Reply
  • Amy September 23, 2009, 10:50 pm

    Employee Leasing, you are truly blessed to have a happy relationship with your parents.

    Cathy, excellent point. It’s so hard to find the right place to balance those two things. But important, nonetheless. I also think that it’s different depending on the child. My older boys need a lot more pushing than the younger ones do on their schoolwork, but the younger ones I need to push to do social things.

    Sick, I hope that you find the strength, peace, and success in the future that you deserve.

    Reply
  • Amy September 23, 2009, 10:51 pm

    Grandpa Murf, may I be so bold as to say I love you? Excellent comment! Thank you so much for taking the time to share your wisdom! Your comment came exactly when I needed to read it, so I am also thankful for that. I was feeling bad about being tough on the boys even though I know they need it. Your words are very encouraging.

    Reply
  • Mark Birmingham June 17, 2010, 11:10 pm

    I agree with your points and more when I read your comments, which fleshes out the outline. However, I will disagree with one part of one point.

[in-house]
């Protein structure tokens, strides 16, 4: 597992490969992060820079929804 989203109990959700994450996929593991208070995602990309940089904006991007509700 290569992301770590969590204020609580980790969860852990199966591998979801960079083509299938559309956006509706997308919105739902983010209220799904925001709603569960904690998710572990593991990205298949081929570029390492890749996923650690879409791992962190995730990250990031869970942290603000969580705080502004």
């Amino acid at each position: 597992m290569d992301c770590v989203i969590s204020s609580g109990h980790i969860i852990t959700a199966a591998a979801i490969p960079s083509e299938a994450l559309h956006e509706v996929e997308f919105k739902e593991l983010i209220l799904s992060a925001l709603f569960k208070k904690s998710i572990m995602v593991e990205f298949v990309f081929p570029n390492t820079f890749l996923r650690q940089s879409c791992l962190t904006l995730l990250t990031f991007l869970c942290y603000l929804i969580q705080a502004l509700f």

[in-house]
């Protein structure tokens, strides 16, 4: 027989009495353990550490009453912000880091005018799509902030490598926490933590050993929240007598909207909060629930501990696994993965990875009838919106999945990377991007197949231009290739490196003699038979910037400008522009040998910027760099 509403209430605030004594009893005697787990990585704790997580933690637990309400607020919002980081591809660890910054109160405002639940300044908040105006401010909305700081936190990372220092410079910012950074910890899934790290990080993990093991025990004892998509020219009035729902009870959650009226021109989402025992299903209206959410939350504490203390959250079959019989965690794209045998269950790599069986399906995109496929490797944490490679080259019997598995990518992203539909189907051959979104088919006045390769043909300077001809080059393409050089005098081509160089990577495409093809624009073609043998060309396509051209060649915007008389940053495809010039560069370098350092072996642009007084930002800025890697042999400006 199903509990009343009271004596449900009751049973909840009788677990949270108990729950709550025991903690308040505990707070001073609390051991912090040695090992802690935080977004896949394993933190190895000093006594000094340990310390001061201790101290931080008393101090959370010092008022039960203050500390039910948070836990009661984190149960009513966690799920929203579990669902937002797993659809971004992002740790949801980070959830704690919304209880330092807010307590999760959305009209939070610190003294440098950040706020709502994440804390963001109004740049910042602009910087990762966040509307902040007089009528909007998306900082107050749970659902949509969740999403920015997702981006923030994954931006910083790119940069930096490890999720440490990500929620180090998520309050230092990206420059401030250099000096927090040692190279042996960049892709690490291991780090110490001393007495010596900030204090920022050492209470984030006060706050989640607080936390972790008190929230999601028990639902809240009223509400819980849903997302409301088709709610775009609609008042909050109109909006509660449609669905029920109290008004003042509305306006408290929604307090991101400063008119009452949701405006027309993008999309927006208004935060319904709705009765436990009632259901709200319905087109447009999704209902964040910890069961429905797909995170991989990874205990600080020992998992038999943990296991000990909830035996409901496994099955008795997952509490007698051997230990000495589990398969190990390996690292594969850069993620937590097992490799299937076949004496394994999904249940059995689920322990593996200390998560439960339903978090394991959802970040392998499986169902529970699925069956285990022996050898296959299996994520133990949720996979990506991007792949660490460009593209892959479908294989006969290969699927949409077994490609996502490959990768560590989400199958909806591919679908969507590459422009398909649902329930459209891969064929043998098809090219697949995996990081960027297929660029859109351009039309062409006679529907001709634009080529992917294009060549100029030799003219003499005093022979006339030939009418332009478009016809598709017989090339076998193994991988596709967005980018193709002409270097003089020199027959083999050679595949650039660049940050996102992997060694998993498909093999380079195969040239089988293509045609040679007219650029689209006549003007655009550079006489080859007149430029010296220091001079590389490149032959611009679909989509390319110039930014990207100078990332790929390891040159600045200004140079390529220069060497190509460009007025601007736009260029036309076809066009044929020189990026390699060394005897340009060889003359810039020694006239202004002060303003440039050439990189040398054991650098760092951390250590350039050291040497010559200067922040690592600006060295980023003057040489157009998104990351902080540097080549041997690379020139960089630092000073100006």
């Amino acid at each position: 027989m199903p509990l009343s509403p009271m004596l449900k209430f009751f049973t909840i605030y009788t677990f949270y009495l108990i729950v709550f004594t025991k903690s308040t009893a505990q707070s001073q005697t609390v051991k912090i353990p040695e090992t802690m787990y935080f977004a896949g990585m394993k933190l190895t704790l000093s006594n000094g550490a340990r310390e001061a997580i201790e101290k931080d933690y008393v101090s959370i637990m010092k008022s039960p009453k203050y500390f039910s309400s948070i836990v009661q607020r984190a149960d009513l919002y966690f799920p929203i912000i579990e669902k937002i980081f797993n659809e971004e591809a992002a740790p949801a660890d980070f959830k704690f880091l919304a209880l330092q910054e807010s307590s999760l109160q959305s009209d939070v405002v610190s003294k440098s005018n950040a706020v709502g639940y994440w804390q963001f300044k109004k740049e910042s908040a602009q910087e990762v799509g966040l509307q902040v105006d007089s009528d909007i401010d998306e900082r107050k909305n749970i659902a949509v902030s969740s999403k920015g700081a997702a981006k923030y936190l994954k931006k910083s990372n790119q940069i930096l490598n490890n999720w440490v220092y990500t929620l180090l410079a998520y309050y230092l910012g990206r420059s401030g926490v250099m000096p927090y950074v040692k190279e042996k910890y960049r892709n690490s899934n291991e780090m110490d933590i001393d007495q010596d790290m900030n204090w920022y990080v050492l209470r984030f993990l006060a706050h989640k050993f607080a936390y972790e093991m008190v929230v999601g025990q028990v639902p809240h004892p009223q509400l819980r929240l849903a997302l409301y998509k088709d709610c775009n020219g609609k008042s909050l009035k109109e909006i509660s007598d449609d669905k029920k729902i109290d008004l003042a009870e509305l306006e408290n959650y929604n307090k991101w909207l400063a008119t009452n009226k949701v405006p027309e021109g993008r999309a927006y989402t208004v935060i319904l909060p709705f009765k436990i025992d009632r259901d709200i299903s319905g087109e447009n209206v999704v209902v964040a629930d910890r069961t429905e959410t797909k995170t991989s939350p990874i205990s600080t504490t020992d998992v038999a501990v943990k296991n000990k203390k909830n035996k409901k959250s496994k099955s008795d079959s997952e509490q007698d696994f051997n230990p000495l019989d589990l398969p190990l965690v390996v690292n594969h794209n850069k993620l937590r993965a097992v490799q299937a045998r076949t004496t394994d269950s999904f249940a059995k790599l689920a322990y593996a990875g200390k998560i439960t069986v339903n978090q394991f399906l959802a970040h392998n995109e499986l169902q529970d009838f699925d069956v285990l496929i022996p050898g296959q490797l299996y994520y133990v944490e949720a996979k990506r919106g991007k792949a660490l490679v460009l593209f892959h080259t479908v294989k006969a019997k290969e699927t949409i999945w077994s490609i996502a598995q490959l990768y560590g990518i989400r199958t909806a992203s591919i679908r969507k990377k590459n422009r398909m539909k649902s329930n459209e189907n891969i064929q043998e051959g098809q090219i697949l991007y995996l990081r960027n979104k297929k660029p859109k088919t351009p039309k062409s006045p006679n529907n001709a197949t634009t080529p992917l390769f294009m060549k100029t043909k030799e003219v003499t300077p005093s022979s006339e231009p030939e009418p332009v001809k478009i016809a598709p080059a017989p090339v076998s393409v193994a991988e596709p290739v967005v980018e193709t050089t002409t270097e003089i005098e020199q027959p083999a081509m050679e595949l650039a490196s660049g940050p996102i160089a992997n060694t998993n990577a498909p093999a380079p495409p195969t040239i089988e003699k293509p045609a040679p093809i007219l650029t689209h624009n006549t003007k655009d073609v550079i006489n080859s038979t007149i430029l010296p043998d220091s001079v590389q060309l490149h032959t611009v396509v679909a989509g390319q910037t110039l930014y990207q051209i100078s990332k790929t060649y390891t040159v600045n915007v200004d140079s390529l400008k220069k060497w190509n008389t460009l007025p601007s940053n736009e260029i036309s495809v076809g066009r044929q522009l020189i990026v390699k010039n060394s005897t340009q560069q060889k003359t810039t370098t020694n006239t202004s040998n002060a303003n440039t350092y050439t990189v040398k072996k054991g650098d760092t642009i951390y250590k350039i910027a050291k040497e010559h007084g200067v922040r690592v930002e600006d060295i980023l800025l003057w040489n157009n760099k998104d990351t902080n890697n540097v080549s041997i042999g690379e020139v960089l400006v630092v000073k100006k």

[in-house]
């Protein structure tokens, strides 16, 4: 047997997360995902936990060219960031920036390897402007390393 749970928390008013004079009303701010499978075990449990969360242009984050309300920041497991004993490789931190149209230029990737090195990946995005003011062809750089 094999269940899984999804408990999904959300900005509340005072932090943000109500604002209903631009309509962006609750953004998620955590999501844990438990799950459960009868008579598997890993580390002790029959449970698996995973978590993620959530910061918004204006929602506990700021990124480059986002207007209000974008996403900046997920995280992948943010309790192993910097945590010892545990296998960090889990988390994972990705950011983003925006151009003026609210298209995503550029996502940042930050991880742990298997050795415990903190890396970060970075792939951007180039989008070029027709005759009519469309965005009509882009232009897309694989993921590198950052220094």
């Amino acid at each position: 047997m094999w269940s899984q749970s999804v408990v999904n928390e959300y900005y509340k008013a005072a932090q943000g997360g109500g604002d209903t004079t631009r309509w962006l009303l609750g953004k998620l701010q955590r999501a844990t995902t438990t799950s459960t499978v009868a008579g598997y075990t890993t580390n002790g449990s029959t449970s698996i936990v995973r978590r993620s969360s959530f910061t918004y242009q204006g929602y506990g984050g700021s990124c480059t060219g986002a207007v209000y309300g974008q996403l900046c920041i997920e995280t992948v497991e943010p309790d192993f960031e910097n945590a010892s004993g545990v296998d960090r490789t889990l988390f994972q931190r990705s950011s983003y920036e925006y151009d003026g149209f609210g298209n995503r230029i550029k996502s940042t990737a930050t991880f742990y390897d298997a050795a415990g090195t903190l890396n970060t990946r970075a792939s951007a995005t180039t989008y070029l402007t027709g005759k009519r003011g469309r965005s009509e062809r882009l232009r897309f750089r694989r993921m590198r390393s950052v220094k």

•They want their kids to be the best in any field; they don’t care that their kids are happy with just being children and are “not interesed in being competitive”.
    The world is competition. Not everyone wins all the time. My son, who is eight, earns through “points” (poker chips cashed in for $$$). He excels, he gets more points, he fails, but trys, he still gets points, but must correct. If he just does not do he gets no points or could even lose points. He loves it and always trys to get the coveted “bonus points”.
    Note: My wife is Filipina and I noticed another post by someone in the PI talking about kids being to dependent on Family. That’s because in the PI they want to keep the kids dependent so they will remit money when they get older. Just that simple.

    Reply